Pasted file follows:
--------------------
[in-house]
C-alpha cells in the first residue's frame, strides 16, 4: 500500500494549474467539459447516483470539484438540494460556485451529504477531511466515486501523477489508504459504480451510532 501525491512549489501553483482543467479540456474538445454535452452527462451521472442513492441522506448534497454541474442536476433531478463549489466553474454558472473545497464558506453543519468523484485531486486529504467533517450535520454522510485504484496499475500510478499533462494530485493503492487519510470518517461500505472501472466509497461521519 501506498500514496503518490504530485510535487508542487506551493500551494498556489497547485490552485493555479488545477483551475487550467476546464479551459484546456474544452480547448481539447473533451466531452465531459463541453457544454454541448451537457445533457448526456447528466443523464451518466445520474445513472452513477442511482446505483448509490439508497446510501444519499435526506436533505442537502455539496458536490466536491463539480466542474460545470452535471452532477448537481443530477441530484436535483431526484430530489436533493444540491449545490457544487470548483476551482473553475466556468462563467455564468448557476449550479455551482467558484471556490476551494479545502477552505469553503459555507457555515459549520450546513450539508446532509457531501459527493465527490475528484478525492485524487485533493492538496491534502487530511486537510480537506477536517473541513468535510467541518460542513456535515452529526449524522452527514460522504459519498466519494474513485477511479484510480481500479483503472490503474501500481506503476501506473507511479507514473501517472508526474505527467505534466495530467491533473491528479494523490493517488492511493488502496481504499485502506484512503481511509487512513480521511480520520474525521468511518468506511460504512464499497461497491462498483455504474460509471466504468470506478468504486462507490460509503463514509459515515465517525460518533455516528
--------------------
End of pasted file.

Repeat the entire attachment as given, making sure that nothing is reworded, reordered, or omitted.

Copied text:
[in-house]
C-alpha cells in the first residue's frame, strides 16, 4: 500500500494549474467539459447516483470539484438540494460556485451529504477531511466515486501523477489508504459504480451510532 501525491512549489501553483482543467479540456474538445454535452452527462451521472442513492441522506448534497454541474442536476433531478463549489466553474454558472473545497464558506453543519468523484485531486486529504467533517450535520454522510485504484496499475500510478499533462494530485493503492487519510470518517461500505472501472466509497461521519 501506498500514496503518490504530485510535487508542487506551493500551494498556489497547485490552485493555479488545477483551475487550467476546464479551459484546456474544452480547448481539447473533451466531452465531459463541453457544454454541448451537457445533457448526456447528466443523464451518466445520474445513472452513477442511482446505483448509490439508497446510501444519499435526506436533505442537502455539496458536490466536491463539480466542474460545470452535471452532477448537481443530477441530484436535483431526484430530489436533493444540491449545490457544487470548483476551482473553475466556468462563467455564468448557476449550479455551482467558484471556490476551494479545502477552505469553503459555507457555515459549520450546513450539508446532509457531501459527493465527490475528484478525492485524487485533493492538496491534502487530511486537510480537506477536517473541513468535510467541518460542513456535515452529526449524522452527514460522504459519498466519494474513485477511479484510480481500479483503472490503474501500481506503476501506473507511479507514473501517472508526474505527467505534466495530467491533473491528479494523490493517488492511493488502496481504499485502506484512503481511509487512513480521511480520520474525521468511518468506511460504512464499497461497491462498483455504474460509471466504468470506478468504486462507490460509503463514509459515515465517525460518533455516528